Drug Czar blames medical marijuana in teen pot use

Posted on December 17th, 2011 by Bill Weinberg and tagged , , , .

MexicoCannabis use among teens is rising, despite declines in smoking and alcohol use, according to new findings of the Monitoring the Future survey, conducted by the University of Michigan for the National Institute on Drug Abuse. The study reports that one in every 15 high school seniors said they used marijuana almost every day, the highest rate since 1981. And the Drug Czar is blaming the medical marijuana movement.

R. Gil Kerlikowske, director of the White House Office of National Drug Control Policy, pointed out the rise in pot use coincides with the growing number of states to legalizie medical marijuana. "We know that any substance that is legally available is more widely used," he told the Los Angeles Times. He told the New York Times: "These last couple years, the amount of attention that's been given to medical marijuana has been huge. And when I’ve done focus groups with high school students in states where medical marijuana is legal, they say, 'Well, if its called medicine and it’s given to patients by caregivers, then that’s really the wrong message for us as high school students.'" (MLive.com, Dec. 16)

That quote smells apocryphal. We have also pointed out that the rise in youth cannabis use is concomitant with a decline in cocaine and methamphetamine use as well as tobacco and alcohol. So while we don't condone cannabis use by minors—on balance, this new development appears to be an improvement in the situation. 

Photo: Themadpothead

 

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Teen pot use down since 2011

Bill Weinberg's picture

 From Smell the Truth, Dec. 19:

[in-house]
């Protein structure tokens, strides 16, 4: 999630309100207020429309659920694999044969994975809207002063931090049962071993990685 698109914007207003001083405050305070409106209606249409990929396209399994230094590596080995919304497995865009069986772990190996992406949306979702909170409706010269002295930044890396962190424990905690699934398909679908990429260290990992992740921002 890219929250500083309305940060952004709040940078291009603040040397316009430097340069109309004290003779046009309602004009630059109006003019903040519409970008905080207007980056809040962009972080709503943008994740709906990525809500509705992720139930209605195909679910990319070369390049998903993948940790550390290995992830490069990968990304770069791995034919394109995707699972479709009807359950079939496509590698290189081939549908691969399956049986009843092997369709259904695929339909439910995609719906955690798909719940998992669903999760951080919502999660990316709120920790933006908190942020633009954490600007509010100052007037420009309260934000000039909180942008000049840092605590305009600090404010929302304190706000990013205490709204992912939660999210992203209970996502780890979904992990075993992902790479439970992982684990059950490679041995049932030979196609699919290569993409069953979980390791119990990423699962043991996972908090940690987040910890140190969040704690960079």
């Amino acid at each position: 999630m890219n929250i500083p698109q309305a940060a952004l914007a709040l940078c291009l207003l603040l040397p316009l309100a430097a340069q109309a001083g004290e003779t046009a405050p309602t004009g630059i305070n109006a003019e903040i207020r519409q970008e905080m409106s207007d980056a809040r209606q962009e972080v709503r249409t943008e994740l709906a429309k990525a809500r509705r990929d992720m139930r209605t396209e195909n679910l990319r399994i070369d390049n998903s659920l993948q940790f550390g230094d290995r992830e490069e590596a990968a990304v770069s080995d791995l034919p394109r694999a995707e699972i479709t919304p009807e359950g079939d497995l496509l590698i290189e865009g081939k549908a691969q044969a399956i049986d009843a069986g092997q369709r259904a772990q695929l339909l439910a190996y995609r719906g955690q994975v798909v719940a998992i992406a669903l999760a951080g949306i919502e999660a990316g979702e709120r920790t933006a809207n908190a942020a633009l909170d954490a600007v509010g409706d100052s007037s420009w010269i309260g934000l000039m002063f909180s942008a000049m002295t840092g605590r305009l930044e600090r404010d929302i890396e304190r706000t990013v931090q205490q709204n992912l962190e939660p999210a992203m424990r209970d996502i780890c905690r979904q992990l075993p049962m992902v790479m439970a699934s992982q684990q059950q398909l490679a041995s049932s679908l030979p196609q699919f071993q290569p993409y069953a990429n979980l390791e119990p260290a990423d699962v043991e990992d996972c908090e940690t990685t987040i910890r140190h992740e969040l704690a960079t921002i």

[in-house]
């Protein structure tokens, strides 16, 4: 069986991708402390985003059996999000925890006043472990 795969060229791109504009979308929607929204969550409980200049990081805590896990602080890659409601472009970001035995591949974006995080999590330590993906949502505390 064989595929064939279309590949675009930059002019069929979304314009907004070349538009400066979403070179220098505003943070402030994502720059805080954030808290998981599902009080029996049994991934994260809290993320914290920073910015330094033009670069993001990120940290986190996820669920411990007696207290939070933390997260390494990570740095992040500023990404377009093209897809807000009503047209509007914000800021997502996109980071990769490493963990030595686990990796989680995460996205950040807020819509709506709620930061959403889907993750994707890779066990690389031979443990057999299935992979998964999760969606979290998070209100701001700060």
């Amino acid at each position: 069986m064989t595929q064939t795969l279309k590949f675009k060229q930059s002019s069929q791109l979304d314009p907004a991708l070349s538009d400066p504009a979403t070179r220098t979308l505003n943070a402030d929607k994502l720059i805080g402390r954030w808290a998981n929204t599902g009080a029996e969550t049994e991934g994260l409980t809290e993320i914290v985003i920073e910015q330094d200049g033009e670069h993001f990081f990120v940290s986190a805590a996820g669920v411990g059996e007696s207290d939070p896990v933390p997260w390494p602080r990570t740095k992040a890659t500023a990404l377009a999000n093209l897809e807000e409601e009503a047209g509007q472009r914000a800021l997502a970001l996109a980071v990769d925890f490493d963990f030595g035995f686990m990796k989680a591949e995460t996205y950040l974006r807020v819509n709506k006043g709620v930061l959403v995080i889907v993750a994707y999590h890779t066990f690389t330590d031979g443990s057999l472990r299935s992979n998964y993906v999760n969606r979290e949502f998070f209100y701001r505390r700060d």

If medical marijuana laws and recreational marijuana laws will lead to increased teen use, as critics say, why are rates of teen use dropping?

The question is going to come up a lot over the next year, now that the annual Monitoring the Future Survey released today by the National Institutes of Health finds that from 2011 to 2012:

- Daily marijuana use decreased among 8th- and 12th-graders, while remaining the same for 10th-graders.

- Past-30-day marijuana use decreased among 8th- and 10th-graders, while increasing only slightly among 12th-graders.

- Annual marijuana use decreased among 8th- and 10th-graders, while remaining the same for 12th-graders.

The CDC survey also found that in Colorado, past-30-day marijuana use among high school students decreased 11 percent since the state began regulating the sale of medical marijuana in 2009, whereas it increased 11 percent nationwide, where marijuana remains entirely unregulated.

Wonder what Kerlikowske is going to have to say about this one?

 

Comment by Bill Weinberg on Dec 19th, 2012 at 10:48 pm

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